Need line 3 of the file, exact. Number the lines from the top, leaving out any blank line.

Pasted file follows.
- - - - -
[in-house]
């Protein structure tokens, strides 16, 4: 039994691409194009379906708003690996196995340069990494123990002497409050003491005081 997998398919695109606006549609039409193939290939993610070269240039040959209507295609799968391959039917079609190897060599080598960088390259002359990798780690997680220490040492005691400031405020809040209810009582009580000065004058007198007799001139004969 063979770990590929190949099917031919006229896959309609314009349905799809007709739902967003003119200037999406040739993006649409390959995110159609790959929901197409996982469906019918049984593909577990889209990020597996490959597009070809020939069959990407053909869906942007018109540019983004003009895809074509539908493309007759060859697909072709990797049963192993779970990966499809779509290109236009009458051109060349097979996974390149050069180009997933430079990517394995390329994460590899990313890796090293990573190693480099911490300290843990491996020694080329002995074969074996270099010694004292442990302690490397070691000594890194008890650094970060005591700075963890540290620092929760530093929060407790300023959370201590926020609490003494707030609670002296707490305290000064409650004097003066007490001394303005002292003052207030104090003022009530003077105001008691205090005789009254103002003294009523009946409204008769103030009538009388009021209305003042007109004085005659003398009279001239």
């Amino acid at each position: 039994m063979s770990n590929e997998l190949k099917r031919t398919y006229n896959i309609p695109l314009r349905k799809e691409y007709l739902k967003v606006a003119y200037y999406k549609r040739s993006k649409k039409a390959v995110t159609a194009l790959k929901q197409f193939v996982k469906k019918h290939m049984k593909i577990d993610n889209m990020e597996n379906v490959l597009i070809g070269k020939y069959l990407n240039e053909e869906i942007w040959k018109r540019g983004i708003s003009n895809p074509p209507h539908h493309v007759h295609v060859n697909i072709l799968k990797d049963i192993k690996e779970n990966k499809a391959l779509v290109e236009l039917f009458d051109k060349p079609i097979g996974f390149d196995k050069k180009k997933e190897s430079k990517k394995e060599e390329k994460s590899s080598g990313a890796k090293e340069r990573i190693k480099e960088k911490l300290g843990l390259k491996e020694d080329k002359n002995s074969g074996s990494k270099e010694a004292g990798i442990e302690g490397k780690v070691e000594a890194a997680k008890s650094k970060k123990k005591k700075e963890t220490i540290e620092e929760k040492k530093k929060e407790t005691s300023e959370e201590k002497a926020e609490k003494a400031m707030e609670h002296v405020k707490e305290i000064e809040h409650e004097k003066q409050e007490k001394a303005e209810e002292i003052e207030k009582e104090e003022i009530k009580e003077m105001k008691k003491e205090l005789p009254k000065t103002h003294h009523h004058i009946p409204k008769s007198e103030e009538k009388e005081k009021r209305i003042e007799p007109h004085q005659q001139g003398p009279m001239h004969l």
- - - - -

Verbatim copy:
């Amino acid at each position: 039994m063979s770990n590929e997998l190949k099917r031919t398919y006229n896959i309609p695109l314009r349905k799809e691409y007709l739902k967003v606006a003119y200037y999406k549609r040739s993006k649409k039409a390959v995110t159609a194009l790959k929901q197409f193939v996982k469906k019918h290939m049984k593909i577990d993610n889209m990020e597996n379906v490959l597009i070809g070269k020939y069959l990407n240039e053909e869906i942007w040959k018109r540019g983004i708003s003009n895809p074509p209507h539908h493309v007759h295609v060859n697909i072709l799968k990797d049963i192993k690996e779970n990966k499809a391959l779509v290109e236009l039917f009458d051109k060349p079609i097979g996974f390149d196995k050069k180009k997933e190897s430079k990517k394995e060599e390329k994460s590899s080598g990313a890796k090293e340069r990573i190693k480099e960088k911490l300290g843990l390259k491996e020694d080329k002359n002995s074969g074996s990494k270099e010694a004292g990798i442990e302690g490397k780690v070691e000594a890194a997680k008890s650094k970060k123990k005591k700075e963890t220490i540290e620092e929760k040492k530093k929060e407790t005691s300023e959370e201590k002497a926020e609490k003494a400031m707030e609670h002296v405020k707490e305290i000064e809040h409650e004097k003066q409050e007490k001394a303005e209810e002292i003052e207030k009582e104090e003022i009530k009580e003077m105001k008691k003491e205090l005789p009254k000065t103002h003294h009523h004058i009946p409204k008769s007198e103030e009538k009388e005081k009021r209305i003042e007799p007109h004085q005659q001139g003398p009279m001239h004969l």